»Bank B has a reporting date of 31 December. On 1 July 20Y1 Bank B advanced a 3-year interest-bearing loan of CU3,500,000 to Company C. Management estimates the following risks of defaults and losses that would result from default at 1 July Y1 and at 31 December Y1 and Y2.



Period end

A Risk of default in next 12 months %

B Risk of default in months 13-36 %

C Loss that would result from default $

(A+B)*C Lifetime expected credit losses $

As at 1 July Y1





As at 31 Dec Y1





As at 31 Dec Y2







»What credit loss provision should Bank B book at: (i) 1 July Y1

(ii) 31 December Y1 (iii) 31 December Y2


Example » At 1 July Y1: On initial recognition Bank B should recognise a credit loss provision equivalent to 12month expected losses. Stage 1 » 12-month expected loss = (4% * $2,000,000] = $80,000

» At 31 December Y1: » Bank B evaluates whether credit risk has increased significantly since the loan was initially recognised (on 1 July Y1). » Credit risk relative to initial recognition? The total risk of default has increased from 10% to 15% which is significant. » Is absolute level of credit risk ‘low’? Although ‘low’ is not quantified, a 15.0% risk of default certainly appears to not be low. IFRS 9 B.5.5.23 refers to an example of low credit risk being an external rating of ‘investment grade’. The lowest rating generally considered investment grade is ‘BBB’ meaning adequate capacity to meet financial commitments.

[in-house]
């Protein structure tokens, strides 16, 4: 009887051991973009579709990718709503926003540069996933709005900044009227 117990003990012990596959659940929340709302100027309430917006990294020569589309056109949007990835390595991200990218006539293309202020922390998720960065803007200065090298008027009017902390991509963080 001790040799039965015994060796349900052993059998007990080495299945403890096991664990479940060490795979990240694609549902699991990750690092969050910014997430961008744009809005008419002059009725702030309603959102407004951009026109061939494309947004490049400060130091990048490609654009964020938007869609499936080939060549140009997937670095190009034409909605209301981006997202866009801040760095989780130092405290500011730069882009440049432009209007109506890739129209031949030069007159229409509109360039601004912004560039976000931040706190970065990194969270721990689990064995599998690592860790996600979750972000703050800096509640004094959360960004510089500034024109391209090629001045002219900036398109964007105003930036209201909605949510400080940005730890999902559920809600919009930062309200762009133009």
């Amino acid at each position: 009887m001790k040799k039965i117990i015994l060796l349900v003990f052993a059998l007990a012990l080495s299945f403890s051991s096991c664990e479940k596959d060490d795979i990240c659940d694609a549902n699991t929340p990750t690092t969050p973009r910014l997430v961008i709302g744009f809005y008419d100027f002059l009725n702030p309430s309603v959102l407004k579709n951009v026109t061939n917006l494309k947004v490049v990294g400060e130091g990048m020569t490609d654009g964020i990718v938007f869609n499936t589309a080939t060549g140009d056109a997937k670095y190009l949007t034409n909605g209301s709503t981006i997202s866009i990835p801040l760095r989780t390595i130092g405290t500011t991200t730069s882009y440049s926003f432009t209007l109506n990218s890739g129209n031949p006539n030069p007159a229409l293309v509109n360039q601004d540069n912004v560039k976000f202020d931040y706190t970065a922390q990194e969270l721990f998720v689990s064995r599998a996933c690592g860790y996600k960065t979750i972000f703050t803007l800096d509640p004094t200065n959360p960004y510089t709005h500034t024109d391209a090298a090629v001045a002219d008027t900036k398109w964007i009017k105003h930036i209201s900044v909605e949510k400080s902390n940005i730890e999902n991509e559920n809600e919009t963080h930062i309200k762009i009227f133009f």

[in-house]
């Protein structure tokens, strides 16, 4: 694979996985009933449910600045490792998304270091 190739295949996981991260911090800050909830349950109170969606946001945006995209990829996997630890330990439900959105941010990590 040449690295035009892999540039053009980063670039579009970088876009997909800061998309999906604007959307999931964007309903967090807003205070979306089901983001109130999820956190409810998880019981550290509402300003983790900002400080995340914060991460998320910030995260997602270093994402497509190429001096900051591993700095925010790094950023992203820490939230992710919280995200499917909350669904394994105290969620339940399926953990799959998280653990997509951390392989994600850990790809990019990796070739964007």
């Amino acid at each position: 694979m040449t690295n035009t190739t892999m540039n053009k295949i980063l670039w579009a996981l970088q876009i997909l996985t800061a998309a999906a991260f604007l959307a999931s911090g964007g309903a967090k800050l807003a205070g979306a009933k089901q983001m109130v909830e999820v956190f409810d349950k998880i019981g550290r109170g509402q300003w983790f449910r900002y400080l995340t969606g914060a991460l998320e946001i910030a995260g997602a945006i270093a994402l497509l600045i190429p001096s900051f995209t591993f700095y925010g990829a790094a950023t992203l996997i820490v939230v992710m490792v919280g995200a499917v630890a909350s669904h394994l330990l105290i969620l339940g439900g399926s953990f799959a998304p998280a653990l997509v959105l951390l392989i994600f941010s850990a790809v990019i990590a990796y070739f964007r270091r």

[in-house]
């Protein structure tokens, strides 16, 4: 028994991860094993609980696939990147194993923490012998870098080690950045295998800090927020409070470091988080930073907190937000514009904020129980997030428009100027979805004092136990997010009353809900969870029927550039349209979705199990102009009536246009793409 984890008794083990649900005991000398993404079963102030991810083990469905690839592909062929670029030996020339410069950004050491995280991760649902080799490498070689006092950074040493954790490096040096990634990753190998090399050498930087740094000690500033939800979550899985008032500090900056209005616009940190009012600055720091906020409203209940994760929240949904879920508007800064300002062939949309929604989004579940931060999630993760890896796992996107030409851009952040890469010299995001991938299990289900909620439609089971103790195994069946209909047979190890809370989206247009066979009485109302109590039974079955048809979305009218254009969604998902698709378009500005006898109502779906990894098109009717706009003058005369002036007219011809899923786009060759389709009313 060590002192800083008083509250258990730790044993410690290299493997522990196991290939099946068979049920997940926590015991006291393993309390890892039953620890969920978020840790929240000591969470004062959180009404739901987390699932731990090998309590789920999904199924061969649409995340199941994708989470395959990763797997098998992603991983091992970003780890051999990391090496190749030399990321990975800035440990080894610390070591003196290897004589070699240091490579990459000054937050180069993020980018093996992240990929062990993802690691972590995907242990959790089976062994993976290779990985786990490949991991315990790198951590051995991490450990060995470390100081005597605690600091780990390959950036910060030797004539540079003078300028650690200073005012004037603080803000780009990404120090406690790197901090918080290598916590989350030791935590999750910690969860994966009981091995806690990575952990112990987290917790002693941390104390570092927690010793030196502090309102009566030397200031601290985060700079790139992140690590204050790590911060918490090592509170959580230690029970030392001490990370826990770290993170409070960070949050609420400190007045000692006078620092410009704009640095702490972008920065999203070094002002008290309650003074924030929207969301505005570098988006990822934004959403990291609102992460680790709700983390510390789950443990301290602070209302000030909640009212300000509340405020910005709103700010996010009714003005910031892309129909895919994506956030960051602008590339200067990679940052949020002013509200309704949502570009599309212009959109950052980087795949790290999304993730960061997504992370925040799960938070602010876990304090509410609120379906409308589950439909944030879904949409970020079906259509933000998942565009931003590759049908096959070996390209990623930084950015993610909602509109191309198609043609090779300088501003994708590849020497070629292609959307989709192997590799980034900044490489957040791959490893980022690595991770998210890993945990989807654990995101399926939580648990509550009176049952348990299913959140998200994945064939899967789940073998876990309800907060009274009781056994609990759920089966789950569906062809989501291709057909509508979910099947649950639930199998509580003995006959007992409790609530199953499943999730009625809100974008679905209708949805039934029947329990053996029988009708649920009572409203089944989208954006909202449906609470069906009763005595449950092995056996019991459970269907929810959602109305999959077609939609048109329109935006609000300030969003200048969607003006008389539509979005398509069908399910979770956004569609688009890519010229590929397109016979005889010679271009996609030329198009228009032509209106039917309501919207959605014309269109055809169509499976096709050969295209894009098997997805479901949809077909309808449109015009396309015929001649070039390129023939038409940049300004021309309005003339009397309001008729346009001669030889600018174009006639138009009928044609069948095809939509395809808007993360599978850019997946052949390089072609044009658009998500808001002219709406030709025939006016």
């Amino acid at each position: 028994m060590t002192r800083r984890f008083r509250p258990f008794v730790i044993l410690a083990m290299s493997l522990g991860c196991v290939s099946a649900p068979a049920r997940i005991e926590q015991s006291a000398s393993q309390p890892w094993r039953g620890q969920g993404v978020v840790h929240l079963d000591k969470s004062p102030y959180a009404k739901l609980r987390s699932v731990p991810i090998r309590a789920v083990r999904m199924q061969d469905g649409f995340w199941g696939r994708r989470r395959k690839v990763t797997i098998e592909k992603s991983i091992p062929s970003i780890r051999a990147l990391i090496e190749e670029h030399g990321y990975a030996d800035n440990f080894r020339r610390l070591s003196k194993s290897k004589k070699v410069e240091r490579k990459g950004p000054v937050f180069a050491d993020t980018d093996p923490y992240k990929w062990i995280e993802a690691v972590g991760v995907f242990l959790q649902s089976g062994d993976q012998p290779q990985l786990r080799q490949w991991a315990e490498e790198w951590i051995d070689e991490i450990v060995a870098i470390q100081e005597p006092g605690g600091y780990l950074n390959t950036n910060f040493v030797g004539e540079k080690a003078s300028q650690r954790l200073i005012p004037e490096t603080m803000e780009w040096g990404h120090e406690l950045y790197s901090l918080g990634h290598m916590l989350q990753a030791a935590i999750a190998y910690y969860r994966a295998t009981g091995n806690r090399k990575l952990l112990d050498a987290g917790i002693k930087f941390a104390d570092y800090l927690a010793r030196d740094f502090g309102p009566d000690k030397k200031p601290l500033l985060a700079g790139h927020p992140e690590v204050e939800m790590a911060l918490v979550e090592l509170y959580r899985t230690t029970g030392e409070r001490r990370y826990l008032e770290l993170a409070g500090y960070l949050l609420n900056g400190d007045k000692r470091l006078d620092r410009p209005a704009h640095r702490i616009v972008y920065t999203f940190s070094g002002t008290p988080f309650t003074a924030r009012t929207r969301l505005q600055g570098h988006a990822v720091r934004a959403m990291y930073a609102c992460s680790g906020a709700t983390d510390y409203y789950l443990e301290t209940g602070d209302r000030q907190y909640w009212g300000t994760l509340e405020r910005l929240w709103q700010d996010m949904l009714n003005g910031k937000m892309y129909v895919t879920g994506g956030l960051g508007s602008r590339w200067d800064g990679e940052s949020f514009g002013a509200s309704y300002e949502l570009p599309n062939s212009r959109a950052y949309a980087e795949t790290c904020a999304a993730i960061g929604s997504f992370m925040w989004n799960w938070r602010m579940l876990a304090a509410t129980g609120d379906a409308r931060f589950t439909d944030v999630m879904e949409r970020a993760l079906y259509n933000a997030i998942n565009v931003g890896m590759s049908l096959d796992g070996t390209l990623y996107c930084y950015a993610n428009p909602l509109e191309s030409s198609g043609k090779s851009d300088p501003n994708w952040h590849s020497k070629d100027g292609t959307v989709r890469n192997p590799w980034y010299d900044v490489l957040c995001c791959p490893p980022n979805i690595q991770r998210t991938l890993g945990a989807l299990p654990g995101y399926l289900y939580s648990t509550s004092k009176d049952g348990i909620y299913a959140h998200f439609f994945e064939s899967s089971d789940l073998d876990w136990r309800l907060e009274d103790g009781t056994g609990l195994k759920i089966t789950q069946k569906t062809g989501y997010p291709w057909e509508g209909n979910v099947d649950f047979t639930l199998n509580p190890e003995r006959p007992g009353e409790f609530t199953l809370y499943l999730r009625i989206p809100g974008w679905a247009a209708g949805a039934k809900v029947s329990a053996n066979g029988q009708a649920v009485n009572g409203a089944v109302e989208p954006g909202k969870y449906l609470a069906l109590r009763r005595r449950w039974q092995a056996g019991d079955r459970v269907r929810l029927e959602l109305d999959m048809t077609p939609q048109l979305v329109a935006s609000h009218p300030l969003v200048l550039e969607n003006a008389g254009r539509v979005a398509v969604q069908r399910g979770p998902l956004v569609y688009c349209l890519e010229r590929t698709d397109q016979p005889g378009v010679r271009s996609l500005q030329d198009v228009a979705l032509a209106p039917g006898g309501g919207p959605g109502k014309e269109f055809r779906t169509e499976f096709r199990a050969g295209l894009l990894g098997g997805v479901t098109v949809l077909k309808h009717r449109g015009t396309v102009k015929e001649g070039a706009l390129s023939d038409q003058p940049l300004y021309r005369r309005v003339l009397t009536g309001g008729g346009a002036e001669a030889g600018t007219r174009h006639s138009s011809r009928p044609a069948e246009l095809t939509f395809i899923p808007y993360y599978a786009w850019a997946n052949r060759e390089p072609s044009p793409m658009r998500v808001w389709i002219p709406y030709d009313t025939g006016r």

»The credit loss provision should therefore be based on lifetime expected losses. Lifetime expected loss = (5.0%+10%) * $1,000,000 = $150,000.



»At 31 December Y2: »Bank B again evaluates whether credit risk has increased significantly since 1 July Y1. The evaluations are as follows »Credit risk relative to initial recognition? The total risk of default has now decreased to 3.0% and is therefore lower than the risk at initial recognition of 10% »The credit loss provision should therefore return to being based on 12-month expected losses. »12-month expected loss = (1.0% * $500,000) = $5,000 15

Stage 3 impairment